Underaged, but deeply worried for her frail parents, Laiping is determined to make good. Soon, her world narrows to capacitator-solder-place, over and over again. Who knew the little blue-flecked chip of electronics, made from the special African mineral, could be so important? Such a tiny thing - but so important to Mr. Chen, the company owner, Mr. Wu, her supervisor, and to the thousands of workers who listen to the daily exhortations and strive harder to do better -- because those who don't work hard today will have to work hard finding a new job tomorrow. So what if Laiping's neck cramps, and her fingers blister from learning to solder? So what if the dorm room is stacked three high with bunk beds, a factory snoop watches her both at work and in the dorm room... she's living the farm girl's dream, isn't she? But, why are those high rise dormitories surrounded by nets? At least Laiping has a friend, Fen has stuck with her through thick and thin. When there's trouble about her wages, it seems like the boy she met the first day at the factory might have the answers to making this factory job work for her -- or, he might just make it all worse...

FIONA's mother hates it when Fiona's father springs for the latest tech for her, because it is a luxury -- not a necessity. Since he remarried, Fiona's dad is alll about the luxuries, though, and Fiona's good with it. She has a pretty sweet phone, and, okay, it's nice to have the things, all right? Despite her Mom's carping, there's nothing wrong with it, and it's tiresome to hear her mother criticizing Dad's coltan mining company. Fiona would rather not know who has human rights issues, and what trouble is going on in other countries -- she's got enough problems of her own. Yeah, so once she sends an unwise text. But, that doesn't mean she's a bad person. That doesn't mean she's stupid, or that she deserves everything they're saying about her. It's not fair that all of the choices she makes now seem wrong.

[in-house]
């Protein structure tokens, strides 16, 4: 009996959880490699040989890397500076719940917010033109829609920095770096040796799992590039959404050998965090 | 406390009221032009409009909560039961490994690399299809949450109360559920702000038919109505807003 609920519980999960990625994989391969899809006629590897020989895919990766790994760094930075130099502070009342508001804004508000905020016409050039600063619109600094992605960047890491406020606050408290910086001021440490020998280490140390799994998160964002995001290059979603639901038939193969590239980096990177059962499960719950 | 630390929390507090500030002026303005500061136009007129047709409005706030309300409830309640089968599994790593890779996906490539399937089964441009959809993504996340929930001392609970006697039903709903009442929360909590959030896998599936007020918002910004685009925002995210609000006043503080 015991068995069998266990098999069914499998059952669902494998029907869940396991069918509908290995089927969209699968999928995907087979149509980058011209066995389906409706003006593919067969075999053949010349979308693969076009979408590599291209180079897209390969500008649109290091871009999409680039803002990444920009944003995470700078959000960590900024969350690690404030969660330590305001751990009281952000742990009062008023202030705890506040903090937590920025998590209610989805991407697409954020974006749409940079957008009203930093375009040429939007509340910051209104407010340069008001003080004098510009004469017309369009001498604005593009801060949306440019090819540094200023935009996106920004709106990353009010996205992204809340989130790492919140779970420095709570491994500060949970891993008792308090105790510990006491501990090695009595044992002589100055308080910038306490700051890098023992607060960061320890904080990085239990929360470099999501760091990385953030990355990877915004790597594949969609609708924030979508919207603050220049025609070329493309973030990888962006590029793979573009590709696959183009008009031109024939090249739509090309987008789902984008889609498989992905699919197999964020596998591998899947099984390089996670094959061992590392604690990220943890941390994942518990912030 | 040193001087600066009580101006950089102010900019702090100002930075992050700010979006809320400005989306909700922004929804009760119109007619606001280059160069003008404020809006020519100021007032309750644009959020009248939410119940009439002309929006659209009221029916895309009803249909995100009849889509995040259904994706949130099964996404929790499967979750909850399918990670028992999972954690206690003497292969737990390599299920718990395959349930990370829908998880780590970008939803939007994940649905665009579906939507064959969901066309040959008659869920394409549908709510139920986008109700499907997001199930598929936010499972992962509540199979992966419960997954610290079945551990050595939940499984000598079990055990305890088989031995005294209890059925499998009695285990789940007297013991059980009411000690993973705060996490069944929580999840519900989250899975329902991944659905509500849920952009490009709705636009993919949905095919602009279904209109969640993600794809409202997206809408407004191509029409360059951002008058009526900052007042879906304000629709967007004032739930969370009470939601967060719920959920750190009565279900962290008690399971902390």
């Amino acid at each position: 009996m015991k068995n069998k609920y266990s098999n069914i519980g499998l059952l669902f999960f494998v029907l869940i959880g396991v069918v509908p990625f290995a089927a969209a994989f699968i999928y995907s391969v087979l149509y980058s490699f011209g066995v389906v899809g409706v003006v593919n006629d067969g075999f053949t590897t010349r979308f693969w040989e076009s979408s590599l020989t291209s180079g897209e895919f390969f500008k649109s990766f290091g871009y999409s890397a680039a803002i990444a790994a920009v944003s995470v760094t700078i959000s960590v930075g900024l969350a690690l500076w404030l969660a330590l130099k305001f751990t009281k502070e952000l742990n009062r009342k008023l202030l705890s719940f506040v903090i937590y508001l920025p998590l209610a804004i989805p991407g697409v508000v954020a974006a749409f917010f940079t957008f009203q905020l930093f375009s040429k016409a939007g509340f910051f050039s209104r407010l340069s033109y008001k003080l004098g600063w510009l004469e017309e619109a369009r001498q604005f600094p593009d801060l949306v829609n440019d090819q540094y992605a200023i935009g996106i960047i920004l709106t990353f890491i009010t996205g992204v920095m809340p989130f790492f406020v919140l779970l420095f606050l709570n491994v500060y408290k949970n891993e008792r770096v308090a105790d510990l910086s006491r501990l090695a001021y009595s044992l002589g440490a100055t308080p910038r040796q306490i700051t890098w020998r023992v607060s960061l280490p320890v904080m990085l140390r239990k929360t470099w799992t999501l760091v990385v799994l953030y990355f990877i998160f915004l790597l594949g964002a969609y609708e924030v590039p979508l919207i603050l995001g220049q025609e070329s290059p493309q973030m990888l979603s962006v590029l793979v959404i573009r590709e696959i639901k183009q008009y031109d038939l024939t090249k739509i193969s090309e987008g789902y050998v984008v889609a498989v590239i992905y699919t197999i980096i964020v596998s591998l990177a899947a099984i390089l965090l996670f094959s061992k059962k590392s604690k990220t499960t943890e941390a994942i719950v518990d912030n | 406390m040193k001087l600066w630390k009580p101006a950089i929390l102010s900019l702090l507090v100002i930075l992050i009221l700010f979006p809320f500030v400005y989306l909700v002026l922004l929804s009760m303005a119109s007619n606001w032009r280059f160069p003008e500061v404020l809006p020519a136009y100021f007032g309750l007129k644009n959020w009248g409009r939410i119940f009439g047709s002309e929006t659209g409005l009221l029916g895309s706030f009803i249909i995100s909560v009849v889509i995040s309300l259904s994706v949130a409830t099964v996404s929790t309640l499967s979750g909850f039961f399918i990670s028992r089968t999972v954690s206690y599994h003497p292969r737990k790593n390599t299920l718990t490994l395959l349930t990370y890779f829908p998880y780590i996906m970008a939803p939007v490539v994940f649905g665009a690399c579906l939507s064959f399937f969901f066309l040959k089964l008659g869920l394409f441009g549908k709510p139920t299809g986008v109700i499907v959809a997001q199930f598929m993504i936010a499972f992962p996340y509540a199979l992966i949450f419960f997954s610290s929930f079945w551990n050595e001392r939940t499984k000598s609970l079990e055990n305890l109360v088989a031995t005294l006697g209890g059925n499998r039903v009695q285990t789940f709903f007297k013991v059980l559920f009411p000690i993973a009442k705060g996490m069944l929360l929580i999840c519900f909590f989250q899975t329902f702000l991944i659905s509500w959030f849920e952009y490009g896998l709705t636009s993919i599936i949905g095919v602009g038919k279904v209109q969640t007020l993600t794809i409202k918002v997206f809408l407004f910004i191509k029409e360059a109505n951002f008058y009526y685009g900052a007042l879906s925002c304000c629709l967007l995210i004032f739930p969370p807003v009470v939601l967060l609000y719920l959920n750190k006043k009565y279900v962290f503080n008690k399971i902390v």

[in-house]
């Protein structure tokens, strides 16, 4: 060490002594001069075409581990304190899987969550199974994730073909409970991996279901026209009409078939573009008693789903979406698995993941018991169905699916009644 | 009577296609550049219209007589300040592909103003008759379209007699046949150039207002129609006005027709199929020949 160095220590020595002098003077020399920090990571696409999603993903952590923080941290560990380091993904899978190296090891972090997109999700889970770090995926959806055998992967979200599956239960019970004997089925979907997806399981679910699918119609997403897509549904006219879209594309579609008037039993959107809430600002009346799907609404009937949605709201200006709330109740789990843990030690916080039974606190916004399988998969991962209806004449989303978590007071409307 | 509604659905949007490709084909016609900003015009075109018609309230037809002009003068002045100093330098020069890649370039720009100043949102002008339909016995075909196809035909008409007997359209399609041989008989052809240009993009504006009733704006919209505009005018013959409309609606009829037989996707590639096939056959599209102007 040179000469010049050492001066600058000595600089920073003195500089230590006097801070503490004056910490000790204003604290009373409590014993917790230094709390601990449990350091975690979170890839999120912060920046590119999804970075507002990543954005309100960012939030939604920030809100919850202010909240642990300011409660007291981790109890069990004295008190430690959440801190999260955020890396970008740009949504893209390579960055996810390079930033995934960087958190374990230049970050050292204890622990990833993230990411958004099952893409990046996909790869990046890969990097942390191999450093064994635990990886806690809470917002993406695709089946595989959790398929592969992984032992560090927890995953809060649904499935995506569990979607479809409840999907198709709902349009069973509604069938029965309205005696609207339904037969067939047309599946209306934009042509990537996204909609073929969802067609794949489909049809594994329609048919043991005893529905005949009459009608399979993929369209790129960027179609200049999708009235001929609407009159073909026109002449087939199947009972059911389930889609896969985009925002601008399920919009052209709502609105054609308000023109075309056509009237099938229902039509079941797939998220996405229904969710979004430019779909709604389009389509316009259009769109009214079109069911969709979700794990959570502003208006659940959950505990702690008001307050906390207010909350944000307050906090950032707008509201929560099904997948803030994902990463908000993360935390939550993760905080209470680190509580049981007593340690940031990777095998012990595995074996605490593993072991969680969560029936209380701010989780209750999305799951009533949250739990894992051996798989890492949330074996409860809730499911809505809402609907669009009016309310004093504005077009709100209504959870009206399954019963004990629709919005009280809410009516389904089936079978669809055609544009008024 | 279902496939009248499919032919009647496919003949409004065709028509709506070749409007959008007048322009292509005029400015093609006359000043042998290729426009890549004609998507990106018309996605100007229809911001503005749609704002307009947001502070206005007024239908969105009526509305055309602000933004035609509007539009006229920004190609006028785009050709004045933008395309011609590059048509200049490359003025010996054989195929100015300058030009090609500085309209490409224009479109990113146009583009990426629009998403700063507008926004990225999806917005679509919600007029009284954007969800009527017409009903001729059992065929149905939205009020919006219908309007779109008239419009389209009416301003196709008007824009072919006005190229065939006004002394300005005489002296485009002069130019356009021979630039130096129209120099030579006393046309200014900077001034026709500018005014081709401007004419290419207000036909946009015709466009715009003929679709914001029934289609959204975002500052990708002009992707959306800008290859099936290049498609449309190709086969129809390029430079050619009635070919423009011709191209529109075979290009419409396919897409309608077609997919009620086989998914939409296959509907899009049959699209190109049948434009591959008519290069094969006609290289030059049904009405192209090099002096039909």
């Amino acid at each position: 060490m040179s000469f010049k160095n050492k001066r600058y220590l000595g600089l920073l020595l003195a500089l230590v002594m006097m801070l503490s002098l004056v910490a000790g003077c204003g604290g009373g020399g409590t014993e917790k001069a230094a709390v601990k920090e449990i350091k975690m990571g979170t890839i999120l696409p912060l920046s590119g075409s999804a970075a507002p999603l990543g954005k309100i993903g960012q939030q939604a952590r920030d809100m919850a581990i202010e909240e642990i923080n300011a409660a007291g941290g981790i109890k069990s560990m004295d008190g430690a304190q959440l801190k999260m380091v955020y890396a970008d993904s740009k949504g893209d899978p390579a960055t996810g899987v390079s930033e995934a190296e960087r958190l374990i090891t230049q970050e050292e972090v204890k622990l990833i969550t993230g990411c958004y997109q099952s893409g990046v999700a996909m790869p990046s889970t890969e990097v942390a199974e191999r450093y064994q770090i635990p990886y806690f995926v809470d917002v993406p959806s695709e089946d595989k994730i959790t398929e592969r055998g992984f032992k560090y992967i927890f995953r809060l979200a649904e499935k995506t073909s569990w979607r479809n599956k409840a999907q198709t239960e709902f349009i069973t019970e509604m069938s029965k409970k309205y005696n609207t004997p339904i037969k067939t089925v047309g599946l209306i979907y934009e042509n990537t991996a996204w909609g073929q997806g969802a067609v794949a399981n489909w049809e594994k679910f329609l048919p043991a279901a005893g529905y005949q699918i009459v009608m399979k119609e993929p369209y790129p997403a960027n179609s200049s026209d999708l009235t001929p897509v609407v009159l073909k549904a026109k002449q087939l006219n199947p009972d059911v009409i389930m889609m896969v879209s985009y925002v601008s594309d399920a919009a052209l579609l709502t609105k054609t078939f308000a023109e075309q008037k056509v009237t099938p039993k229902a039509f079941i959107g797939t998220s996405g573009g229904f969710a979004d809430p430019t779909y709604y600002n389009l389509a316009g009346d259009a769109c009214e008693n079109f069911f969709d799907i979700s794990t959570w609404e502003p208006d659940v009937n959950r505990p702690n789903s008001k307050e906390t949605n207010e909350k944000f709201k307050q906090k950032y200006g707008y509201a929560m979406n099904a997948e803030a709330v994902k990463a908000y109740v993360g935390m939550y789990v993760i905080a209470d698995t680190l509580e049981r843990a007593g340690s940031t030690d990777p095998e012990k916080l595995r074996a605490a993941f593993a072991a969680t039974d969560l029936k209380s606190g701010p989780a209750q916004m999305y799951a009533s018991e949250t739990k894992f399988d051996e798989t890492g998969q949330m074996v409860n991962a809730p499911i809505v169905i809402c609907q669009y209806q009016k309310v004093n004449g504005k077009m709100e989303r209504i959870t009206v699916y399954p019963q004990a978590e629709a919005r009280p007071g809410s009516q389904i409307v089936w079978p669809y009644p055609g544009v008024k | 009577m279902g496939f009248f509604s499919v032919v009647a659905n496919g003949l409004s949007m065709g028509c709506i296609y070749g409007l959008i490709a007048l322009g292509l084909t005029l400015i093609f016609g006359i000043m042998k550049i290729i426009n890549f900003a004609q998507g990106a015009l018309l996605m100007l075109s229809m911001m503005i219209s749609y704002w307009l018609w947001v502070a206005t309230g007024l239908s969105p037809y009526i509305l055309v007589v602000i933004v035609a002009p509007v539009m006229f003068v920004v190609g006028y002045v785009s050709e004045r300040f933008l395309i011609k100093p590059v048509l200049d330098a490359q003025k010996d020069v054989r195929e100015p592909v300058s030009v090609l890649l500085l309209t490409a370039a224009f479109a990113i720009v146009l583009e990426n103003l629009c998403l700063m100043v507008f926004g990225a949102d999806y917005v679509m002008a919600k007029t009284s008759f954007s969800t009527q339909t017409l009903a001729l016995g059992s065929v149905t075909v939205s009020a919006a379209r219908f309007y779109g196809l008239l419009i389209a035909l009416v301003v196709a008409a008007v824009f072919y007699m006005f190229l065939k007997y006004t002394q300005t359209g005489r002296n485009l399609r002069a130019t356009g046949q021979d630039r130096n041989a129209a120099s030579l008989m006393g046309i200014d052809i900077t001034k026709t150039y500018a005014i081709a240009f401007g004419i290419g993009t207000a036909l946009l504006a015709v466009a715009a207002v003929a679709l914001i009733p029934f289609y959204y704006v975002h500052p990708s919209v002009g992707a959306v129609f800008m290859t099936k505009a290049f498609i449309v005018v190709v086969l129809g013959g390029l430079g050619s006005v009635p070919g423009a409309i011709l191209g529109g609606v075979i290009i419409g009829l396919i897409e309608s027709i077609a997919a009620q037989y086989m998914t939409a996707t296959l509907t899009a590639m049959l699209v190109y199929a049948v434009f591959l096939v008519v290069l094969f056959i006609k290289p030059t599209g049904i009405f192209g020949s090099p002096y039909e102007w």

In the midst of her own suffering, Fiona gets a glimpse into the suffering of another... Having her heart battered teachers her a little compassion for someone else. But, is compassion enough?

Critical Reader Reaction: There are no easy answers for this, and the afterword goes a long way toward both explaining the author's real world point of view, and informing the reader on where to go to get more information. That will be MOST appreciated, as most readers will come away from this with a "what do I do next!?" kind of feeling, and many will feel both resentful and guilty about their electronics.

This is very much an issue novel, but I appreciate that the author does her best to create a real story, with realistic pacing, slow and fast moments, danger and pain. I felt there were some missed opportunities to make the North American girl more realistic. I felt closest to the African and Chinese characters, as their confusing and horrifying situations were not of their own making. It was harder to feel compassion for Fiona - and hard to believe that the fulcrum on which the lever of changed rested was on her small shoulders - but this made a troubling but satisfying expose into a real situation. Well worth reading as a social studies companion, or for entertainment, and guaranteed to open up real conversation on what to do and how to be in the consumer sense.

I received this copy of the book courtesy of Annick Press, in return for the opportunity for an unbiased review. You can find BLUE GOLD by Elizabeth Stewart online, or at an independent bookstore near you!